The new law allowing access to medical cannabis went into effect September 8, but it could take years before Ohio patients can purchase in-state.
Ohio’s law legalizing the use of medical cannabis took effect earlier this month. Things have only gotten more complicated since then. The latest state to adopt a medical cannabis regime is dealing with everything from delays in the law’s implementation to potential scams facing consumers, with some cities expressing reservations about whether to observe the new law at all. The confluence of problems threatens to complicate efforts by the state to get the fledgling program off the ground, and may even present roadblocks to medical cannabis patients across the state looking to obtain their medicine.
While the new law allowing for the use of medical cannabis went into effect September 8, observers believe that it could take years before patients may legally purchase the substance in-state.
That is because the state has not yet filled in the gaps in the law that allow patients and consumers to know how medical cannabis in Ohio may be legally grown, purchased, and distributed.
Until the laws are clarified, patients will not be permitted to grow their own cannabis and will be left in the dark about where they may otherwise obtain it. (Transporting cannabis across state lines remains a federal crime.)
The best that patients and their families have until the laws are filled out is an “affirmative defense” against prosecution.
Patients must have a signed doctor’s note stating that the patient is afflicted with one of the around 20 medical conditions that qualifies them for medical cannabis, as well as affirmation that the physician and the patient have discussed the pros and cons of medical cannabis use.
As such, if a patient is arrested for their cannabis use, they may only use the affirmative defense after being placed under arrest and they remain unprotected from employers firing them for their cannabis use. According to some pro-cannabis activists, that places patients in a tenuous position.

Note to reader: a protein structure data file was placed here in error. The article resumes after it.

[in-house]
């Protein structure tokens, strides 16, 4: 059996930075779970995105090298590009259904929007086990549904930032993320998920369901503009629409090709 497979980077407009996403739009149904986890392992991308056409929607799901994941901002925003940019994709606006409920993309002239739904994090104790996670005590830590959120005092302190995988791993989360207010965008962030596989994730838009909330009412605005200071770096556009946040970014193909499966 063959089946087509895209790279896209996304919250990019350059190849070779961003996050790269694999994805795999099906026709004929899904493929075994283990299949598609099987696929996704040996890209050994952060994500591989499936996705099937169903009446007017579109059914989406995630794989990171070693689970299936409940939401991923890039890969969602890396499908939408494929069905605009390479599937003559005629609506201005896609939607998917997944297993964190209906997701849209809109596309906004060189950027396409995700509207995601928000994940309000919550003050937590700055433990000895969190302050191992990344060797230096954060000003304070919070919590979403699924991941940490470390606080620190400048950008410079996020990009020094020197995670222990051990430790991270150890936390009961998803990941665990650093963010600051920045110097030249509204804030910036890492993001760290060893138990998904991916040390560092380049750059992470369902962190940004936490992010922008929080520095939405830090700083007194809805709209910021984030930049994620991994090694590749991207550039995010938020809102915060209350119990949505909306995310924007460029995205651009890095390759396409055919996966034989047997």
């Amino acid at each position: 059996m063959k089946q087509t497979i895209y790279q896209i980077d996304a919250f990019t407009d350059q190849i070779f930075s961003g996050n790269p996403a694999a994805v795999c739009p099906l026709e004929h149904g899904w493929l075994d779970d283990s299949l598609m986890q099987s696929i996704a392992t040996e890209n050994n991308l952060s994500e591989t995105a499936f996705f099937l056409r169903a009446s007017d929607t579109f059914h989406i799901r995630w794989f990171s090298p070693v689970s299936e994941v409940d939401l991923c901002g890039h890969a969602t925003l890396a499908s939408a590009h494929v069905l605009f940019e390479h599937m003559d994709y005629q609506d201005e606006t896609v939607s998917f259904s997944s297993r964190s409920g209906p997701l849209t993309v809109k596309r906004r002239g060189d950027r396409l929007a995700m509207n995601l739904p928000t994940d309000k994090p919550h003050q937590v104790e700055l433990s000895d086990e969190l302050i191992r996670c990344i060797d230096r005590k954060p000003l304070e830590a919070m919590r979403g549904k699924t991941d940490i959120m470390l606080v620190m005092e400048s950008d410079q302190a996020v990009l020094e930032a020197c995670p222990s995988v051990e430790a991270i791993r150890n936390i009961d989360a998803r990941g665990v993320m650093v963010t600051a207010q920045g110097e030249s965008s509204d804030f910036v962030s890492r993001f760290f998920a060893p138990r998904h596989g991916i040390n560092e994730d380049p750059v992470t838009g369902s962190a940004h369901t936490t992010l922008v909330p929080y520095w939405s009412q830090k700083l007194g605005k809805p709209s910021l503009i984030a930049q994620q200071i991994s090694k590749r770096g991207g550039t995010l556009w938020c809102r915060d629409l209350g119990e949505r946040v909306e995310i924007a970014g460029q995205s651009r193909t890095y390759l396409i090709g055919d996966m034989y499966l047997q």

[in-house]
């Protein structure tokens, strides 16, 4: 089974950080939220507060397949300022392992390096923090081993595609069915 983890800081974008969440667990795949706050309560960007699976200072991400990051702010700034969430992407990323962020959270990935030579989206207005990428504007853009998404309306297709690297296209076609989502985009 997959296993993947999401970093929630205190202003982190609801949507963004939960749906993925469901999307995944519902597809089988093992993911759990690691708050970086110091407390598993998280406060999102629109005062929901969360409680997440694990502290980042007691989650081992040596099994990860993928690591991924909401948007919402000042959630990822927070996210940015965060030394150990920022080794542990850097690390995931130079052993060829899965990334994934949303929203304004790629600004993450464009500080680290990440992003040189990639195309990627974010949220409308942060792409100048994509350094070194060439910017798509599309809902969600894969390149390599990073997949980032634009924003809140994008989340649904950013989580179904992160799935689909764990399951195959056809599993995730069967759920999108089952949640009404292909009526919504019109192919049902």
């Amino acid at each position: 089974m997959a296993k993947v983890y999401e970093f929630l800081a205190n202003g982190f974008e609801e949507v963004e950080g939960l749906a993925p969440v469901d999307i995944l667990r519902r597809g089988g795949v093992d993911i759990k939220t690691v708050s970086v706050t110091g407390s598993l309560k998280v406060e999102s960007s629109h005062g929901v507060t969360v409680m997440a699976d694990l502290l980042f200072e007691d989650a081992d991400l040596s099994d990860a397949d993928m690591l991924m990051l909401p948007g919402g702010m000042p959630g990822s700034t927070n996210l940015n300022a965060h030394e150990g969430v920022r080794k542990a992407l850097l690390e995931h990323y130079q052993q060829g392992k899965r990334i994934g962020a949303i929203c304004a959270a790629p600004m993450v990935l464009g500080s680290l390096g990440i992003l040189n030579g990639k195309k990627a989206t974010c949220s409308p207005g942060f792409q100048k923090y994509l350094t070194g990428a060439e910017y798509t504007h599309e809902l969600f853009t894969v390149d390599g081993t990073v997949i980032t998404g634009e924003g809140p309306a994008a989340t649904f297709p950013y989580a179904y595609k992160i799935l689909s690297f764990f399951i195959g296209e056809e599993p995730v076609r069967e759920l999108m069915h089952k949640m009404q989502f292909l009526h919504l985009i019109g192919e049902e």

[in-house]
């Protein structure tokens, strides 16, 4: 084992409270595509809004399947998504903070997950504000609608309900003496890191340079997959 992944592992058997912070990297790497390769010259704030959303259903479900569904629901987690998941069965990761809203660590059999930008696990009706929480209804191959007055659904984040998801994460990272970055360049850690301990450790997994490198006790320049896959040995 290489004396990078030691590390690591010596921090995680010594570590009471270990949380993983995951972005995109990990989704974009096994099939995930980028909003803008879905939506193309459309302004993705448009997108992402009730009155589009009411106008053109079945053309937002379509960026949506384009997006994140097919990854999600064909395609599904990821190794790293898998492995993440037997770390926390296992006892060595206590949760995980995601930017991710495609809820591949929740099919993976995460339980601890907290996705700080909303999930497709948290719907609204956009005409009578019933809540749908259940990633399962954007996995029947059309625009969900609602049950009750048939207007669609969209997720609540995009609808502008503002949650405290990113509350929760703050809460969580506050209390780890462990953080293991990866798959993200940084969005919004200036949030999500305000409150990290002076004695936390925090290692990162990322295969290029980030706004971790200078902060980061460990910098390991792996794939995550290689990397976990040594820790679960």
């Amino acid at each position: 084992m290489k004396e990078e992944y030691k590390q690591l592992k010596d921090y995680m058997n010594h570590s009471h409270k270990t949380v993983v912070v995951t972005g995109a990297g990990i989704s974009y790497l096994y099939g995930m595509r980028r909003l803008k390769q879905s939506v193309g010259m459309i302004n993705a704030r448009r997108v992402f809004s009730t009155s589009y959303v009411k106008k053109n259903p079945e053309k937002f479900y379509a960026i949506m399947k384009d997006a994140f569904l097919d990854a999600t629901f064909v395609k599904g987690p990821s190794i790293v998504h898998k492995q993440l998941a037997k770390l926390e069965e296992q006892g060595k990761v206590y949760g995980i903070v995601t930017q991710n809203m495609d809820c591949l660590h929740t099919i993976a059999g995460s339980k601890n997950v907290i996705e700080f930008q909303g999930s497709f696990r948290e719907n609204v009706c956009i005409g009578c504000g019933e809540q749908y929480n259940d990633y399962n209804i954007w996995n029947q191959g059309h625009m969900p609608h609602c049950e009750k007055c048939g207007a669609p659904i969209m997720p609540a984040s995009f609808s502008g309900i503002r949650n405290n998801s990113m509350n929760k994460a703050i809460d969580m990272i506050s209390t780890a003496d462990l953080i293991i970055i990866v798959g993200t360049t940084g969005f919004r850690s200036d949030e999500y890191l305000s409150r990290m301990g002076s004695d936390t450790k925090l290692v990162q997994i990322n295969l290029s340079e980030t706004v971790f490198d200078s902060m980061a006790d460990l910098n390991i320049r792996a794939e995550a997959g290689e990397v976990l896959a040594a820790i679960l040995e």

To say that medical marijuana is legal in the state of Ohio is not really a true sentence,””It’s not a tested theory and it’s a theory no one wants to test. Patients should not think all is accepted and well. – Cincinnati-area mom Nicole Scholten, whose 12-year-old daughter, Lucy, suffers from both cerebral palsy and epilepsy
Because cannabis remains difficult for many of Ohio’s medical patients to obtain, scams have proliferated across the state that promise patients a shortcut to obtaining their medication.
Some schemes offer to hook patients up with doctors in the state who are more open to writing notes for the purposes of affirmative defense. Others, such as one recently found on Facebook, promise to connect paying customers with Michigan cannabis cards, allowing them to make a trip north to purchase the product themselves.
Such solutions are problematic for several reasons. For those looking to obtain easy doctor’s notes, the lack of clear legal guidance from the state government on the parameters of the state’s medical cannabis program indicates that the current notes issued by doctors may not be legally sufficient before the state medical board weighs in on the matter.
And those looking to cross state lines to obtain medical cannabis would be running afoul of federal law.
According to Brad White, with the patient advocacy group United Ohio, the state has a long road ahead before patients do not feel the need to resort to extrajudicial means to obtain their medical cannabis.
There are some people willing to break the law because they believe it’s worth it and that crossing the border is relatively low risk and that’s their choice to believe it. There’s no way in my mind that any patient should feel secure with medical marijuana in Ohio right now.
As if the legal quandaries are not enough, the Buckeye State’s medical cannabis regime has been met with trepidation, and even outright resistance, by multiple cities across the state.
Moratoriums or bans have been imposed by nearly a dozen cities throughout Ohio on medical cannabis businesses. Among the cities that have debated such restrictions are Cleveland, Lancaster, and others.
The motivations vary for why the cities have taken this route. Some city governments have expressed philosophical opposition to the legalization of medical cannabis. Others are looking to sit back and wait until the state has more fully fleshed out the regulations surrounding the program.
Lancaster is one example of a city considering a ban, with local officials saying that the program is accompanied by too many uncertainties to be handled correctly.
There are too many question marks at this juncture. A ban is probably the safest position for Lancaster to take at this juncture. A revisiting can take place at a later date. – Randall Ullom, the Lancaster Law director